The effect of working memory capacity on implicit learning: A dual-task artificial language learning paradigm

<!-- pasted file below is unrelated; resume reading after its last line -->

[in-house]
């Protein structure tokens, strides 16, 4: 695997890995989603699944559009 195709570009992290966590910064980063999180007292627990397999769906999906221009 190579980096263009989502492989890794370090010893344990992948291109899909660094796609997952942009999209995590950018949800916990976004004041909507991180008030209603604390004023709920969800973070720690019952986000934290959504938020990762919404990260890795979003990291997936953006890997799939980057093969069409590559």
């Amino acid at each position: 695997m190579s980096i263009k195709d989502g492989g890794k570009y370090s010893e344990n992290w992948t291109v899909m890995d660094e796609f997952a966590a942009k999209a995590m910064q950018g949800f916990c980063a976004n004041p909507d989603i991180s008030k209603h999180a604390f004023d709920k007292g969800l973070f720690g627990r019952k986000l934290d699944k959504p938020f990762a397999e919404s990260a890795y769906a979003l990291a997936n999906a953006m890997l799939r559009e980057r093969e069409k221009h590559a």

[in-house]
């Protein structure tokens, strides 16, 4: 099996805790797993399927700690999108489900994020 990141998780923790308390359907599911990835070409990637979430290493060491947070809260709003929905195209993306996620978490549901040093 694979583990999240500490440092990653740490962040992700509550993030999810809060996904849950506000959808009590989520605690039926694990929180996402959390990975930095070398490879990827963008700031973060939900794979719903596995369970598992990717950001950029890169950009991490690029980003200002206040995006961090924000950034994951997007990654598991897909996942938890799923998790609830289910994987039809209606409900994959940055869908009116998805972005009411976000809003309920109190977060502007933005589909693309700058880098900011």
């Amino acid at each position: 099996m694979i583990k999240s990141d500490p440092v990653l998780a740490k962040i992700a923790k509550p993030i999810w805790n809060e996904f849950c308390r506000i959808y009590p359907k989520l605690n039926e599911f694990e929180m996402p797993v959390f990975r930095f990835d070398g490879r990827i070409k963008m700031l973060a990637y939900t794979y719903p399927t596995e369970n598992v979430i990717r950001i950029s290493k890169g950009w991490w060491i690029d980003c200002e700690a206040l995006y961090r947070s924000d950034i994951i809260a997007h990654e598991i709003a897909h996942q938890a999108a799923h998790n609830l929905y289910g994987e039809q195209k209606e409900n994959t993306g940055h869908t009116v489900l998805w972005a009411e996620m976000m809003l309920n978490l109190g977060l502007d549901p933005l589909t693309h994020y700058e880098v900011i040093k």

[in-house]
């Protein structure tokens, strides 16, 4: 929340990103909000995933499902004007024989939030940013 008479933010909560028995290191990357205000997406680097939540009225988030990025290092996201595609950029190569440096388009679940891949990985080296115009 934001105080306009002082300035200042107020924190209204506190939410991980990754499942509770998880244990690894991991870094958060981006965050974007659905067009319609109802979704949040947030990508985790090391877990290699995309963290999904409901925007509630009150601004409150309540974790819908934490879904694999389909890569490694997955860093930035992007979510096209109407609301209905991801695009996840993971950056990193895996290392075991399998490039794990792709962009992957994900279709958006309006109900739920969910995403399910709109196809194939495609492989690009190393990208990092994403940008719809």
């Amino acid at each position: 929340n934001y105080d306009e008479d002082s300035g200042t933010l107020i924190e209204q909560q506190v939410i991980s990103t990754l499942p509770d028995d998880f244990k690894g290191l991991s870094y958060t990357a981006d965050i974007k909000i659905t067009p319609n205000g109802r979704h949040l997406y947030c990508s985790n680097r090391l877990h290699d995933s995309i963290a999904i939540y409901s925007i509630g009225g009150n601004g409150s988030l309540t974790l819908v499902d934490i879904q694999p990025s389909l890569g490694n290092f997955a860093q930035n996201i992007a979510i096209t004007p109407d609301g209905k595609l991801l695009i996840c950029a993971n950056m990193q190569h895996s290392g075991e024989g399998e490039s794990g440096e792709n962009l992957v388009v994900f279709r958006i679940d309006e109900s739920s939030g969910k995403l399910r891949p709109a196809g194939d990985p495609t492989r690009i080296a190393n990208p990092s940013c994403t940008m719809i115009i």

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Recent demonstrations of statistical learning in language acquisition have pro- vided insight on possible connections between language and general cognition. Hu- man languages evolve both on a population and on a personal-psychological level, that of language acquisition. This article addresses the research surrounding learn- ing, working memory, and statistical learning from an evolutionary, neuroscienti c, and psycholinguistic perspective. I will argue that working memory restrictions af- fect the complexity of detecting grammatical irregularity, and that there is an inverse correlation between working memory resources and statistically accurate implicit learning. Used here was a semi-arti cial language learning methodology, exploring the correlation between the two aspects of working memory, namely spatial and lin- guistic, with statistical learning. The participants performed a computerized task, during which they were presented with examples of the language. A numerical recall or a spatial manipulation vigilance task was used as distractors in di erent groups. A nal testing phase examined the ability of participants to reproduce the statistical irregularity included in the language.